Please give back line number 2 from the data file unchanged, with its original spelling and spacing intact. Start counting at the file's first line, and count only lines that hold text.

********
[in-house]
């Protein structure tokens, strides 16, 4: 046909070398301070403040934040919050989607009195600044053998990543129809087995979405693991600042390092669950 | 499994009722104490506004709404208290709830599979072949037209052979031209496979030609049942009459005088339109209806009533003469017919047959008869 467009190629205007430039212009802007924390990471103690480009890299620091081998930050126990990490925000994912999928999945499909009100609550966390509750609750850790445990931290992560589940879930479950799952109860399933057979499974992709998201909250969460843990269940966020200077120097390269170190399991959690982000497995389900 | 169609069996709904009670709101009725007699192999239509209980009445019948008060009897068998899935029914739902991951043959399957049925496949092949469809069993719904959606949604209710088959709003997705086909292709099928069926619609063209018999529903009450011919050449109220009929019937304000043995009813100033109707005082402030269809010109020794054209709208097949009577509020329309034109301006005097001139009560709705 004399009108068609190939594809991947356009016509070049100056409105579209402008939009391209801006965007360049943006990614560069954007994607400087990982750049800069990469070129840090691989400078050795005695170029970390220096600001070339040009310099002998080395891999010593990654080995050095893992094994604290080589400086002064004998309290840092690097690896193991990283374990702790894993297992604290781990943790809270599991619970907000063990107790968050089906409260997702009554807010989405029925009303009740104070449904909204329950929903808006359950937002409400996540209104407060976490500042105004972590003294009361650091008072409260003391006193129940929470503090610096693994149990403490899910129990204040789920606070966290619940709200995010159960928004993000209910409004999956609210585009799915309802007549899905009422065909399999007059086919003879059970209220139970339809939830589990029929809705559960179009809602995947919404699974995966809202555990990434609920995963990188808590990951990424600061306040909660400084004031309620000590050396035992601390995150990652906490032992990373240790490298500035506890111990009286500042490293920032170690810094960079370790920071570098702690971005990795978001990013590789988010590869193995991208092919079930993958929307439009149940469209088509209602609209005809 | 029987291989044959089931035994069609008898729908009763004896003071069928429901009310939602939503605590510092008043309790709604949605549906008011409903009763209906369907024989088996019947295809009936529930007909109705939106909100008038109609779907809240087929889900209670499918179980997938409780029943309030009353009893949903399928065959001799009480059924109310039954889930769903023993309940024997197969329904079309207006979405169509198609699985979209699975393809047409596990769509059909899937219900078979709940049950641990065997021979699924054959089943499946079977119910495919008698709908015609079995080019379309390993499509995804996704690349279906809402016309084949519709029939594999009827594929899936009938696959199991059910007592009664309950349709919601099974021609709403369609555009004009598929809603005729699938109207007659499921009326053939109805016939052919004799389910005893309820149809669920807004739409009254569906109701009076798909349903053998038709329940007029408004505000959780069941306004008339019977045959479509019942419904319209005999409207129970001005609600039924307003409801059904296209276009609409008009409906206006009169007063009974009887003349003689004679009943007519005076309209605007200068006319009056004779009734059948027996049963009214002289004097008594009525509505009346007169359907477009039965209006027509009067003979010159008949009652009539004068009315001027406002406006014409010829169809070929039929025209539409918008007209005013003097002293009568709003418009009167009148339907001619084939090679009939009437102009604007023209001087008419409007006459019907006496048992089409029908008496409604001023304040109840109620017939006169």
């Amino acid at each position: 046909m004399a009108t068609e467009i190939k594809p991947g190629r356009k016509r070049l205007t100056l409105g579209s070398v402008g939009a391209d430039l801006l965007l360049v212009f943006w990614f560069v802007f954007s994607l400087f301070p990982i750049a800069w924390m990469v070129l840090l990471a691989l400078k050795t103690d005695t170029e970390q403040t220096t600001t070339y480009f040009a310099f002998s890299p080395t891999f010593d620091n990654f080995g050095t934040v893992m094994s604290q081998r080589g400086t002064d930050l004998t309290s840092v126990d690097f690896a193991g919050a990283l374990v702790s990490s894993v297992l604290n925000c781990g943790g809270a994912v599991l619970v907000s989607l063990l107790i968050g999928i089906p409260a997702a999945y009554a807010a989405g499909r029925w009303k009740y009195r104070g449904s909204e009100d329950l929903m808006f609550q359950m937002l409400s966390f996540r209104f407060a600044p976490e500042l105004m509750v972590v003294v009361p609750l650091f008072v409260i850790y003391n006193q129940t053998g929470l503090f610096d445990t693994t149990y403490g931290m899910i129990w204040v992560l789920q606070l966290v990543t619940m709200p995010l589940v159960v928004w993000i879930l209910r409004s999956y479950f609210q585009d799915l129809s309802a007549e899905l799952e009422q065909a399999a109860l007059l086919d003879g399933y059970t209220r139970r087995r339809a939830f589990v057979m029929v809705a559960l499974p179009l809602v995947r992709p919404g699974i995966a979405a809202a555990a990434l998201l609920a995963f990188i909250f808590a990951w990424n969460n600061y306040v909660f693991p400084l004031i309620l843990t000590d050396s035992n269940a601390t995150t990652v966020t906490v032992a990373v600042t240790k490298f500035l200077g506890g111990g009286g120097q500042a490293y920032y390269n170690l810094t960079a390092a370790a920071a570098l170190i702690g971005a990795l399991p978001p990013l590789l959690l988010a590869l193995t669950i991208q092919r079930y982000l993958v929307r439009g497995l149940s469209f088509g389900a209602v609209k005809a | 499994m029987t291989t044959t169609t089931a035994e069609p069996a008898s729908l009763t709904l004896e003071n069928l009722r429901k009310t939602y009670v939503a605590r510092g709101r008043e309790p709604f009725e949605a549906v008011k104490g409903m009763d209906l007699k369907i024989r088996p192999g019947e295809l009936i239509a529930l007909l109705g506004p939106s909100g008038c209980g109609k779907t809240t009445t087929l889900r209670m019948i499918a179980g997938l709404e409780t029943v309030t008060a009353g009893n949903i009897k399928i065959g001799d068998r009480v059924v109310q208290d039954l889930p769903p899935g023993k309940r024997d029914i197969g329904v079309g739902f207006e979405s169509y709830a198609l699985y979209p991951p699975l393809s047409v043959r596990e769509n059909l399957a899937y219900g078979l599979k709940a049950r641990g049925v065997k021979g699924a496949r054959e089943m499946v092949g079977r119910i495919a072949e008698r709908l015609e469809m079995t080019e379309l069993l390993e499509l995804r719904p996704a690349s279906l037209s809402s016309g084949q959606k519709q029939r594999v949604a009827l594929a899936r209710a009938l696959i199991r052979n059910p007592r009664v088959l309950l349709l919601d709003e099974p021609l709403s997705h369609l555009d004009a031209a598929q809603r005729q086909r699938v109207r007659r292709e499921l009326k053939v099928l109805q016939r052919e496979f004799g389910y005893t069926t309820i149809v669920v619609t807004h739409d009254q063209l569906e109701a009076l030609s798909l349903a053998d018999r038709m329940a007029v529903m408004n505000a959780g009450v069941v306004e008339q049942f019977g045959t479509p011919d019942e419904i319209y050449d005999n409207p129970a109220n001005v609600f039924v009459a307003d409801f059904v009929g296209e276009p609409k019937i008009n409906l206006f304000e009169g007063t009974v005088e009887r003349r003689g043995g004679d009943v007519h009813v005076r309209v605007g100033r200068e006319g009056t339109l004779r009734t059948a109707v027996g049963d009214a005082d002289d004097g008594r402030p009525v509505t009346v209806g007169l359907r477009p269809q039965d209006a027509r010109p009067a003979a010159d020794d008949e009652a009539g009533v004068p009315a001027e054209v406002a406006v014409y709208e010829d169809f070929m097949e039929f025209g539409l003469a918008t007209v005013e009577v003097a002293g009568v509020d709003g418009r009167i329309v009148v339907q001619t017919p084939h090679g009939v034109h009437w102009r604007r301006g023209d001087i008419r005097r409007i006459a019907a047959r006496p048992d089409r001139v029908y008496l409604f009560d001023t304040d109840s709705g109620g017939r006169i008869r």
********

């Protein structure tokens, strides 16, 4: 046909070398301070403040934040919050989607009195600044053998990543129809087995979405693991600042390092669950 | 499994009722104490506004709404208290709830599979072949037209052979031209496979030609049942009459005088339109209806009533003469017919047959008869 467009190629205007430039212009802007924390990471103690480009890299620091081998930050126990990490925000994912999928999945499909009100609550966390509750609750850790445990931290992560589940879930479950799952109860399933057979499974992709998201909250969460843990269940966020200077120097390269170190399991959690982000497995389900 | 169609069996709904009670709101009725007699192999239509209980009445019948008060009897068998899935029914739902991951043959399957049925496949092949469809069993719904959606949604209710088959709003997705086909292709099928069926619609063209018999529903009450011919050449109220009929019937304000043995009813100033109707005082402030269809010109020794054209709208097949009577509020329309034109301006005097001139009560709705 004399009108068609190939594809991947356009016509070049100056409105579209402008939009391209801006965007360049943006990614560069954007994607400087990982750049800069990469070129840090691989400078050795005695170029970390220096600001070339040009310099002998080395891999010593990654080995050095893992094994604290080589400086002064004998309290840092690097690896193991990283374990702790894993297992604290781990943790809270599991619970907000063990107790968050089906409260997702009554807010989405029925009303009740104070449904909204329950929903808006359950937002409400996540209104407060976490500042105004972590003294009361650091008072409260003391006193129940929470503090610096693994149990403490899910129990204040789920606070966290619940709200995010159960928004993000209910409004999956609210585009799915309802007549899905009422065909399999007059086919003879059970209220139970339809939830589990029929809705559960179009809602995947919404699974995966809202555990990434609920995963990188808590990951990424600061306040909660400084004031309620000590050396035992601390995150990652906490032992990373240790490298500035506890111990009286500042490293920032170690810094960079370790920071570098702690971005990795978001990013590789988010590869193995991208092919079930993958929307439009149940469209088509209602609209005809 | 029987291989044959089931035994069609008898729908009763004896003071069928429901009310939602939503605590510092008043309790709604949605549906008011409903009763209906369907024989088996019947295809009936529930007909109705939106909100008038109609779907809240087929889900209670499918179980997938409780029943309030009353009893949903399928065959001799009480059924109310039954889930769903023993309940024997197969329904079309207006979405169509198609699985979209699975393809047409596990769509059909899937219900078979709940049950641990065997021979699924054959089943499946079977119910495919008698709908015609079995080019379309390993499509995804996704690349279906809402016309084949519709029939594999009827594929899936009938696959199991059910007592009664309950349709919601099974021609709403369609555009004009598929809603005729699938109207007659499921009326053939109805016939052919004799389910005893309820149809669920807004739409009254569906109701009076798909349903053998038709329940007029408004505000959780069941306004008339019977045959479509019942419904319209005999409207129970001005609600039924307003409801059904296209276009609409008009409906206006009169007063009974009887003349003689004679009943007519005076309209605007200068006319009056004779009734059948027996049963009214002289004097008594009525509505009346007169359907477009039965209006027509009067003979010159008949009652009539004068009315001027406002406006014409010829169809070929039929025209539409918008007209005013003097002293009568709003418009009167009148339907001619084939090679009939009437102009604007023209001087008419409007006459019907006496048992089409029908008496409604001023304040109840109620017939006169």